Dietrich Bonhoeffer is one of the theologians I admired. He died as a martyr resisting the Nazi reign in Germany during the Second World War. So when I read from the Bible Gateway site that his 40 Day Journey is being reissued to be sent directly to my inbox, I subscribed. Bonhoeffer’s theological reflections are very practical and truly relevant today as they were more than 8 decades ago. I am sharing in this blog some of his thoughts that challenges us to look at ourselves as Jesus’ disciples.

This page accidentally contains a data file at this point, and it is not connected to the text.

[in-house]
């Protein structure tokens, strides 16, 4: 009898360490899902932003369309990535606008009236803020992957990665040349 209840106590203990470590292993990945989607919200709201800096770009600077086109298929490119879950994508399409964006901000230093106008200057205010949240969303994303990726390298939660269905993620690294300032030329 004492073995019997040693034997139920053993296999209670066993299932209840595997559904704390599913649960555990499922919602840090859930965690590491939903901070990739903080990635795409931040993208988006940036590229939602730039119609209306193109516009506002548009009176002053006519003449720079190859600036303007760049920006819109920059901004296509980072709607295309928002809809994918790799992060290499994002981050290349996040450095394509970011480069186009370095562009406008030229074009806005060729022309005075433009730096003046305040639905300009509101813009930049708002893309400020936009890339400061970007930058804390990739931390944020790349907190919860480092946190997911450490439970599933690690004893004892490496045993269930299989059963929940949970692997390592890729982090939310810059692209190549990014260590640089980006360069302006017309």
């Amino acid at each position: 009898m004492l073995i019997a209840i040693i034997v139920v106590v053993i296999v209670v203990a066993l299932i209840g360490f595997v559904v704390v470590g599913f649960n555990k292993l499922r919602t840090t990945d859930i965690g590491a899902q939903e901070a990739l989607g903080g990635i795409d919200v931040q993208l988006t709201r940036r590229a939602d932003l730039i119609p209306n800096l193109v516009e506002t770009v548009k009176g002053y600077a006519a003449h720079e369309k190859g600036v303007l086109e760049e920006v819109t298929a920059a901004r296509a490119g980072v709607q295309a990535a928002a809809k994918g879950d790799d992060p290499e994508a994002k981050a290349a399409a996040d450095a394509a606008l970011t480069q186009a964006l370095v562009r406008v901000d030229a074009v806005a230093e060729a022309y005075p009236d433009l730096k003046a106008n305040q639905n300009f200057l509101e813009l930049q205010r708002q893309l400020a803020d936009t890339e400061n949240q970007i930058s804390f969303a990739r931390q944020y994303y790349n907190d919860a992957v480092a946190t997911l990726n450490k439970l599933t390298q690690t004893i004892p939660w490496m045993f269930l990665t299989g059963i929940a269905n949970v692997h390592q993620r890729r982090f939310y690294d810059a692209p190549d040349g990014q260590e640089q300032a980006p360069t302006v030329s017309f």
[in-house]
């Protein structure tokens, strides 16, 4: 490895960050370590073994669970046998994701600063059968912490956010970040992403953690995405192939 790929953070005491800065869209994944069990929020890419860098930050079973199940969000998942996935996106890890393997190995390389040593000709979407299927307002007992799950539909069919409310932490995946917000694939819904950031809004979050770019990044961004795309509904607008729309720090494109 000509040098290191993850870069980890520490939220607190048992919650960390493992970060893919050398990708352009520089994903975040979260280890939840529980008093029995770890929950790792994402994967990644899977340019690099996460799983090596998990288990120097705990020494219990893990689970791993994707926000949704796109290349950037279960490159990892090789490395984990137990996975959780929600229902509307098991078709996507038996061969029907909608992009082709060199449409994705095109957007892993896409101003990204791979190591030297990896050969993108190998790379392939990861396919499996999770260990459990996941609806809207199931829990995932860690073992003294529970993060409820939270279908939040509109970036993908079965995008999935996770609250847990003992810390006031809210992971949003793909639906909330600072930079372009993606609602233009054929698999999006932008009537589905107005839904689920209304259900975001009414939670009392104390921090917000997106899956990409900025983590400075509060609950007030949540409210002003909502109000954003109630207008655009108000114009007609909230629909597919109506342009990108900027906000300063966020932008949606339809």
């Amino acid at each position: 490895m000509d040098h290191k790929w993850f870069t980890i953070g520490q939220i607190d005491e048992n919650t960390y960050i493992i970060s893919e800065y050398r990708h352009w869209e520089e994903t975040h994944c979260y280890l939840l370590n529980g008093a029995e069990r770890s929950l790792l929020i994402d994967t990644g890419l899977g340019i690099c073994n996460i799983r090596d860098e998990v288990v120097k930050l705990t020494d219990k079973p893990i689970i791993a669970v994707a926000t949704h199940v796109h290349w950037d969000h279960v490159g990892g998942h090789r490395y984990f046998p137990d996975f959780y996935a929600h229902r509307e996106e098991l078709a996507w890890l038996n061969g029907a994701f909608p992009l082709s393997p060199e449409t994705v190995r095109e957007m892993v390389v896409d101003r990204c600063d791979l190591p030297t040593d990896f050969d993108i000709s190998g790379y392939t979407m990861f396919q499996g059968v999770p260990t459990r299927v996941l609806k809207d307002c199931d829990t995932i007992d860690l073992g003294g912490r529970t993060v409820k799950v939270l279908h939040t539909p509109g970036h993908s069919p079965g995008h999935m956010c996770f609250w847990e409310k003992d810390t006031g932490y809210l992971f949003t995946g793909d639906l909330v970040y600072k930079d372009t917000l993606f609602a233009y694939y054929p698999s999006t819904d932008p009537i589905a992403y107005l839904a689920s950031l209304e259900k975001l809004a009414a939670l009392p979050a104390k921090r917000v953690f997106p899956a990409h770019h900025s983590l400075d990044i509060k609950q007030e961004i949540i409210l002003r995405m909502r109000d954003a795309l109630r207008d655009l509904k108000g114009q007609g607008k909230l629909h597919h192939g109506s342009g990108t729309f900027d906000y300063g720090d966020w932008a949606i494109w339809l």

These people without possessions, these strangers, these powerless, these sinners, these followers of Jesus live with him now also in the renunciation of their own dignity, for they are merciful. As if their own need and lack were not enough, they share in other people’s need, debasement, and guilt. They have an irresistible love for the lowly, the sick, for those who are in misery, for those who are demeaned and abased, for those who suffer injustice and are rejected, for everyone in pain and anxiety. They seek out all those who have fallen into sin and guilt. No need is too great, no sin too dreadful for mercy to reach. The merciful give their own honor to those who have fallen into shame and take that shame unto themselves. They may be found in the company of tax collectors and sinners and willingly bear the shame of their fellowship. Disciples give away anyone’s greatest possession, their own dignity and honor, and show mercy. They know only one dignity and honor, the mercy of their Lord, which is their only source of life.